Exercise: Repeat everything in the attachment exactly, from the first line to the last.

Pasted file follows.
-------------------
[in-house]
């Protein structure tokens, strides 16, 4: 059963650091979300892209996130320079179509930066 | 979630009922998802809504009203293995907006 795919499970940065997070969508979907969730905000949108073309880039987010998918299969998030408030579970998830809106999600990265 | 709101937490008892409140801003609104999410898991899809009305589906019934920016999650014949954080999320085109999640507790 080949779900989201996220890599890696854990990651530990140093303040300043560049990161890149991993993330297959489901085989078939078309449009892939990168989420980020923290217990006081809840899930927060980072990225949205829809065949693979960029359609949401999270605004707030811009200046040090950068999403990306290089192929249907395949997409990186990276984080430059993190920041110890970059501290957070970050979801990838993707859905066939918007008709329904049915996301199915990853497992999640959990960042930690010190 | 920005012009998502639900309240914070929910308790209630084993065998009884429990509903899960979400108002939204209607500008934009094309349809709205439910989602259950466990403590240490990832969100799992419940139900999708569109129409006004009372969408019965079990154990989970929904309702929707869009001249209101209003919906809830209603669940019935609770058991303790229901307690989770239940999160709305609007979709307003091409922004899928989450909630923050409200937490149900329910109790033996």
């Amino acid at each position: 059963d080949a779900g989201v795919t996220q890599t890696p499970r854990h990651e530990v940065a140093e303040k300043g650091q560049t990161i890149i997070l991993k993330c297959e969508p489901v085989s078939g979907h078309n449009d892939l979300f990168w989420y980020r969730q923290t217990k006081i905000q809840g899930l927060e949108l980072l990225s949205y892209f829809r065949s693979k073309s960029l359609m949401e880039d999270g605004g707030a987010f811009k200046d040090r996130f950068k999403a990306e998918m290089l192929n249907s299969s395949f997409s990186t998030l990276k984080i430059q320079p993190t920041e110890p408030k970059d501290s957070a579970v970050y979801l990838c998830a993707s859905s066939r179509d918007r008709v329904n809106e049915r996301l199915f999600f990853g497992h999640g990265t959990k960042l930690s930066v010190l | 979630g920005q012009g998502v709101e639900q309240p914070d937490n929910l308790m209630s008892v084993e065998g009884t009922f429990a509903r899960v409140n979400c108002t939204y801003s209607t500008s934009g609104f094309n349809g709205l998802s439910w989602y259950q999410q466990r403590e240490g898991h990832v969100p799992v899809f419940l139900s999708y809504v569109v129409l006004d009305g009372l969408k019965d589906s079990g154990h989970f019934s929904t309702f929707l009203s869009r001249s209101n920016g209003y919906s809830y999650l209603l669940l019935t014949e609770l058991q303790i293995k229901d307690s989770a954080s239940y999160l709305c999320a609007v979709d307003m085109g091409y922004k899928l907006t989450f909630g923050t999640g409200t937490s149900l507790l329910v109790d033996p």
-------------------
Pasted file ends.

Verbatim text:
[in-house]
């Protein structure tokens, strides 16, 4: 059963650091979300892209996130320079179509930066 | 979630009922998802809504009203293995907006 795919499970940065997070969508979907969730905000949108073309880039987010998918299969998030408030579970998830809106999600990265 | 709101937490008892409140801003609104999410898991899809009305589906019934920016999650014949954080999320085109999640507790 080949779900989201996220890599890696854990990651530990140093303040300043560049990161890149991993993330297959489901085989078939078309449009892939990168989420980020923290217990006081809840899930927060980072990225949205829809065949693979960029359609949401999270605004707030811009200046040090950068999403990306290089192929249907395949997409990186990276984080430059993190920041110890970059501290957070970050979801990838993707859905066939918007008709329904049915996301199915990853497992999640959990960042930690010190 | 920005012009998502639900309240914070929910308790209630084993065998009884429990509903899960979400108002939204209607500008934009094309349809709205439910989602259950466990403590240490990832969100799992419940139900999708569109129409006004009372969408019965079990154990989970929904309702929707869009001249209101209003919906809830209603669940019935609770058991303790229901307690989770239940999160709305609007979709307003091409922004899928989450909630923050409200937490149900329910109790033996």
């Amino acid at each position: 059963d080949a779900g989201v795919t996220q890599t890696p499970r854990h990651e530990v940065a140093e303040k300043g650091q560049t990161i890149i997070l991993k993330c297959e969508p489901v085989s078939g979907h078309n449009d892939l979300f990168w989420y980020r969730q923290t217990k006081i905000q809840g899930l927060e949108l980072l990225s949205y892209f829809r065949s693979k073309s960029l359609m949401e880039d999270g605004g707030a987010f811009k200046d040090r996130f950068k999403a990306e998918m290089l192929n249907s299969s395949f997409s990186t998030l990276k984080i430059q320079p993190t920041e110890p408030k970059d501290s957070a579970v970050y979801l990838c998830a993707s859905s066939r179509d918007r008709v329904n809106e049915r996301l199915f999600f990853g497992h999640g990265t959990k960042l930690s930066v010190l | 979630g920005q012009g998502v709101e639900q309240p914070d937490n929910l308790m209630s008892v084993e065998g009884t009922f429990a509903r899960v409140n979400c108002t939204y801003s209607t500008s934009g609104f094309n349809g709205l998802s439910w989602y259950q999410q466990r403590e240490g898991h990832v969100p799992v899809f419940l139900s999708y809504v569109v129409l006004d009305g009372l969408k019965d589906s079990g154990h989970f019934s929904t309702f929707l009203s869009r001249s209101n920016g209003y919906s809830y999650l209603l669940l019935t014949e609770l058991q303790i293995k229901d307690s989770a954080s239940y999160l709305c999320a609007v979709d307003m085109g091409y922004k899928l907006t989450f909630g923050t999640g409200t937490s149900l507790l329910v109790d033996p």